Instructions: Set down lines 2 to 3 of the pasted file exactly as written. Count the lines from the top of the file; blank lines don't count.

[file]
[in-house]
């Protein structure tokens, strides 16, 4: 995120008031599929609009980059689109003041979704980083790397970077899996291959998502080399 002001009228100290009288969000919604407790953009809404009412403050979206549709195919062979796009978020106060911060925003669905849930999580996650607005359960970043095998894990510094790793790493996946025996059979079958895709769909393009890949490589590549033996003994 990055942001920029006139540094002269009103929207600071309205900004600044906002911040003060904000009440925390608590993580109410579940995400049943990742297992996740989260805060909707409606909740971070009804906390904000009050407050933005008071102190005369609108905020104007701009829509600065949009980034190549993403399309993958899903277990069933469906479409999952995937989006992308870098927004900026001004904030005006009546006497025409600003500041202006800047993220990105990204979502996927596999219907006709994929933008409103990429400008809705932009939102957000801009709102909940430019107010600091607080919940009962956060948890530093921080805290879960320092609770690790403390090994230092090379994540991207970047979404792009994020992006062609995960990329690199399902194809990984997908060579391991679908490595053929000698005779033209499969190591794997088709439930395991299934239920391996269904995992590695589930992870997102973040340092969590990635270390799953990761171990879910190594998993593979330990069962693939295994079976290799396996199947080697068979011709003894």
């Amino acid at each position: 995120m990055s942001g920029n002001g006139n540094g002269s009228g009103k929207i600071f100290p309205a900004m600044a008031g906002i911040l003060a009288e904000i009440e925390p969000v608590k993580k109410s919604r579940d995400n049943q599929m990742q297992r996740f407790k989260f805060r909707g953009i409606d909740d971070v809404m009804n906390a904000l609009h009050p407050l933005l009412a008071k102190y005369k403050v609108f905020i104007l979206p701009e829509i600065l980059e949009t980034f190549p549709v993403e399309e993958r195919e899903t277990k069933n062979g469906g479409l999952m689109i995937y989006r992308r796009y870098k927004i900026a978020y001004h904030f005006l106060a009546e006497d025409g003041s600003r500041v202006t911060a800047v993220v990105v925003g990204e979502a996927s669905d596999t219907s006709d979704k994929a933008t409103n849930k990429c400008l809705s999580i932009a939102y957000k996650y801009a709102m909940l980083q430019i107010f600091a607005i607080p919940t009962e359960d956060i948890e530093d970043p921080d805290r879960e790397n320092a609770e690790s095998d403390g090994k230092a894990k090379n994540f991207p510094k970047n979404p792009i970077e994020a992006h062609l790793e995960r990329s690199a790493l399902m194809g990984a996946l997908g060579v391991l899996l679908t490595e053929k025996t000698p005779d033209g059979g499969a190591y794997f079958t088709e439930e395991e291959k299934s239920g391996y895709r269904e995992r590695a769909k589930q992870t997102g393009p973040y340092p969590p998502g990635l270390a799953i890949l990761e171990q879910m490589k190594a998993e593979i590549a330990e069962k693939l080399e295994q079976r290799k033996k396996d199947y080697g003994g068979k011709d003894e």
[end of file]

């Protein structure tokens, strides 16, 4: 995120008031599929609009980059689109003041979704980083790397970077899996291959998502080399 002001009228100290009288969000919604407790953009809404009412403050979206549709195919062979796009978020106060911060925003669905849930999580996650607005359960970043095998894990510094790793790493996946025996059979079958895709769909393009890949490589590549033996003994 990055942001920029006139540094002269009103929207600071309205900004600044906002911040003060904000009440925390608590993580109410579940995400049943990742297992996740989260805060909707409606909740971070009804906390904000009050407050933005008071102190005369609108905020104007701009829509600065949009980034190549993403399309993958899903277990069933469906479409999952995937989006992308870098927004900026001004904030005006009546006497025409600003500041202006800047993220990105990204979502996927596999219907006709994929933008409103990429400008809705932009939102957000801009709102909940430019107010600091607080919940009962956060948890530093921080805290879960320092609770690790403390090994230092090379994540991207970047979404792009994020992006062609995960990329690199399902194809990984997908060579391991679908490595053929000698005779033209499969190591794997088709439930395991299934239920391996269904995992590695589930992870997102973040340092969590990635270390799953990761171990879910190594998993593979330990069962693939295994079976290799396996199947080697068979011709003894």
């Amino acid at each position: 995120m990055s942001g920029n002001g006139n540094g002269s009228g009103k929207i600071f100290p309205a900004m600044a008031g906002i911040l003060a009288e904000i009440e925390p969000v608590k993580k109410s919604r579940d995400n049943q599929m990742q297992r996740f407790k989260f805060r909707g953009i409606d909740d971070v809404m009804n906390a904000l609009h009050p407050l933005l009412a008071k102190y005369k403050v609108f905020i104007l979206p701009e829509i600065l980059e949009t980034f190549p549709v993403e399309e993958r195919e899903t277990k069933n062979g469906g479409l999952m689109i995937y989006r992308r796009y870098k927004i900026a978020y001004h904030f005006l106060a009546e006497d025409g003041s600003r500041v202006t911060a800047v993220v990105v925003g990204e979502a996927s669905d596999t219907s006709d979704k994929a933008t409103n849930k990429c400008l809705s999580i932009a939102y957000k996650y801009a709102m909940l980083q430019i107010f600091a607005i607080p919940t009962e359960d956060i948890e530093d970043p921080d805290r879960e790397n320092a609770e690790s095998d403390g090994k230092a894990k090379n994540f991207p510094k970047n979404p792009i970077e994020a992006h062609l790793e995960r990329s690199a790493l399902m194809g990984a996946l997908g060579v391991l899996l679908t490595e053929k025996t000698p005779d033209g059979g499969a190591y794997f079958t088709e439930e395991e291959k299934s239920g391996y895709r269904e995992r590695a769909k589930q992870t997102g393009p973040y340092p969590p998502g990635l270390a799953i890949l990761e171990q879910m490589k190594a998993e593979i590549a330990e069962k693939l080399e295994q079976r290799k033996k396996d199947y080697g003994g068979k011709d003894e």